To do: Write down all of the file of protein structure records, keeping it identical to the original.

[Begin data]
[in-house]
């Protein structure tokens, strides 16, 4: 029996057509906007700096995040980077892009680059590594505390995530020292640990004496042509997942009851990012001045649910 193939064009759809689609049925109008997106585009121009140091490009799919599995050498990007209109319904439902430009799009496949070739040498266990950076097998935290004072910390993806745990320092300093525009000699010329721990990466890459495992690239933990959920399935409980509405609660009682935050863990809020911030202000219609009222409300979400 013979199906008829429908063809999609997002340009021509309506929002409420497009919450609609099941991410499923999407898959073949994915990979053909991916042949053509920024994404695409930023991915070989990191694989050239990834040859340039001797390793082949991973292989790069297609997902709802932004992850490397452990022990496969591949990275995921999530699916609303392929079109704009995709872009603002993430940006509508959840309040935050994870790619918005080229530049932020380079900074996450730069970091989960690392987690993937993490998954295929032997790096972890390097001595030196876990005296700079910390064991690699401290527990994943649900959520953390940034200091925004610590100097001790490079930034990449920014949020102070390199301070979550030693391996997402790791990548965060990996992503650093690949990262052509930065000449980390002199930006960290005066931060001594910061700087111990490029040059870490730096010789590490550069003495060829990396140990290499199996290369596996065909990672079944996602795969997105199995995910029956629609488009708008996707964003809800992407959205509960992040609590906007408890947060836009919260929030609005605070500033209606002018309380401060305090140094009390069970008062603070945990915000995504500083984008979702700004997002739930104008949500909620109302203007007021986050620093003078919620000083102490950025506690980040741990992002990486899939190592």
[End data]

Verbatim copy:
[in-house]
């Protein structure tokens, strides 16, 4: 029996057509906007700096995040980077892009680059590594505390995530020292640990004496042509997942009851990012001045649910 193939064009759809689609049925109008997106585009121009140091490009799919599995050498990007209109319904439902430009799009496949070739040498266990950076097998935290004072910390993806745990320092300093525009000699010329721990990466890459495992690239933990959920399935409980509405609660009682935050863990809020911030202000219609009222409300979400 013979199906008829429908063809999609997002340009021509309506929002409420497009919450609609099941991410499923999407898959073949994915990979053909991916042949053509920024994404695409930023991915070989990191694989050239990834040859340039001797390793082949991973292989790069297609997902709802932004992850490397452990022990496969591949990275995921999530699916609303392929079109704009995709872009603002993430940006509508959840309040935050994870790619918005080229530049932020380079900074996450730069970091989960690392987690993937993490998954295929032997790096972890390097001595030196876990005296700079910390064991690699401290527990994943649900959520953390940034200091925004610590100097001790490079930034990449920014949020102070390199301070979550030693391996997402790791990548965060990996992503650093690949990262052509930065000449980390002199930006960290005066931060001594910061700087111990490029040059870490730096010789590490550069003495060829990396140990290499199996290369596996065909990672079944996602795969997105199995995910029956629609488009708008996707964003809800992407959205509960992040609590906007408890947060836009919260929030609005605070500033209606002018309380401060305090140094009390069970008062603070945990915000995504500083984008979702700004997002739930104008949500909620109302203007007021986050620093003078919620000083102490950025506690980040741990992002990486899939190592």